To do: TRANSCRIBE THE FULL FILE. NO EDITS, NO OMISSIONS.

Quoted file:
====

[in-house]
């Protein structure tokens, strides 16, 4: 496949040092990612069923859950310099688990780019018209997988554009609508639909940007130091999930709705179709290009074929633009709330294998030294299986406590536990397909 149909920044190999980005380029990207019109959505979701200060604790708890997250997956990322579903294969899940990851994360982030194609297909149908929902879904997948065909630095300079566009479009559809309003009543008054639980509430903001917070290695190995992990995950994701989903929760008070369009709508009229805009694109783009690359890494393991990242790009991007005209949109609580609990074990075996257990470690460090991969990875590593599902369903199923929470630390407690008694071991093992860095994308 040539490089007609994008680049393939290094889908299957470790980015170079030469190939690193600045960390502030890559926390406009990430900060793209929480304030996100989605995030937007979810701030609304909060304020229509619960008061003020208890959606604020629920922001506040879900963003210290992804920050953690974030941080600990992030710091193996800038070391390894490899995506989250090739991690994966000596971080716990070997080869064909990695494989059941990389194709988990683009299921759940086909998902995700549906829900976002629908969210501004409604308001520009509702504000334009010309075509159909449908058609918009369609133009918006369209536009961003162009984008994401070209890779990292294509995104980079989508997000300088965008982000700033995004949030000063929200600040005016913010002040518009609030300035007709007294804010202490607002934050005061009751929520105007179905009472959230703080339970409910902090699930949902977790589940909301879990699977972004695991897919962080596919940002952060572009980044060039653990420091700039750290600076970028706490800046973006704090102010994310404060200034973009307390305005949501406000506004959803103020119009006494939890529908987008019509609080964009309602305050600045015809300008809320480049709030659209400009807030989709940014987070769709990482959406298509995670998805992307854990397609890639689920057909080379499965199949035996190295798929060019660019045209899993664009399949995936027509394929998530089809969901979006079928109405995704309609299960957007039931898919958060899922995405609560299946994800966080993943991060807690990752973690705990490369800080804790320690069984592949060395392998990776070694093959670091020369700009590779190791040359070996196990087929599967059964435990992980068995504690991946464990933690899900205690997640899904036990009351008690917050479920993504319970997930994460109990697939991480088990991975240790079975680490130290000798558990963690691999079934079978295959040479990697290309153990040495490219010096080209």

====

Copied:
[in-house]
């Protein structure tokens, strides 16, 4: 496949040092990612069923859950310099688990780019018209997988554009609508639909940007130091999930709705179709290009074929633009709330294998030294299986406590536990397909 149909920044190999980005380029990207019109959505979701200060604790708890997250997956990322579903294969899940990851994360982030194609297909149908929902879904997948065909630095300079566009479009559809309003009543008054639980509430903001917070290695190995992990995950994701989903929760008070369009709508009229805009694109783009690359890494393991990242790009991007005209949109609580609990074990075996257990470690460090991969990875590593599902369903199923929470630390407690008694071991093992860095994308 040539490089007609994008680049393939290094889908299957470790980015170079030469190939690193600045960390502030890559926390406009990430900060793209929480304030996100989605995030937007979810701030609304909060304020229509619960008061003020208890959606604020629920922001506040879900963003210290992804920050953690974030941080600990992030710091193996800038070391390894490899995506989250090739991690994966000596971080716990070997080869064909990695494989059941990389194709988990683009299921759940086909998902995700549906829900976002629908969210501004409604308001520009509702504000334009010309075509159909449908058609918009369609133009918006369209536009961003162009984008994401070209890779990292294509995104980079989508997000300088965008982000700033995004949030000063929200600040005016913010002040518009609030300035007709007294804010202490607002934050005061009751929520105007179905009472959230703080339970409910902090699930949902977790589940909301879990699977972004695991897919962080596919940002952060572009980044060039653990420091700039750290600076970028706490800046973006704090102010994310404060200034973009307390305005949501406000506004959803103020119009006494939890529908987008019509609080964009309602305050600045015809300008809320480049709030659209400009807030989709940014987070769709990482959406298509995670998805992307854990397609890639689920057909080379499965199949035996190295798929060019660019045209899993664009399949995936027509394929998530089809969901979006079928109405995704309609299960957007039931898919958060899922995405609560299946994800966080993943991060807690990752973690705990490369800080804790320690069984592949060395392998990776070694093959670091020369700009590779190791040359070996196990087929599967059964435990992980068995504690991946464990933690899900205690997640899904036990009351008690917050479920993504319970997930994460109990697939991480088990991975240790079975680490130290000798558990963690691999079934079978295959040479990697290309153990040495490219010096080209």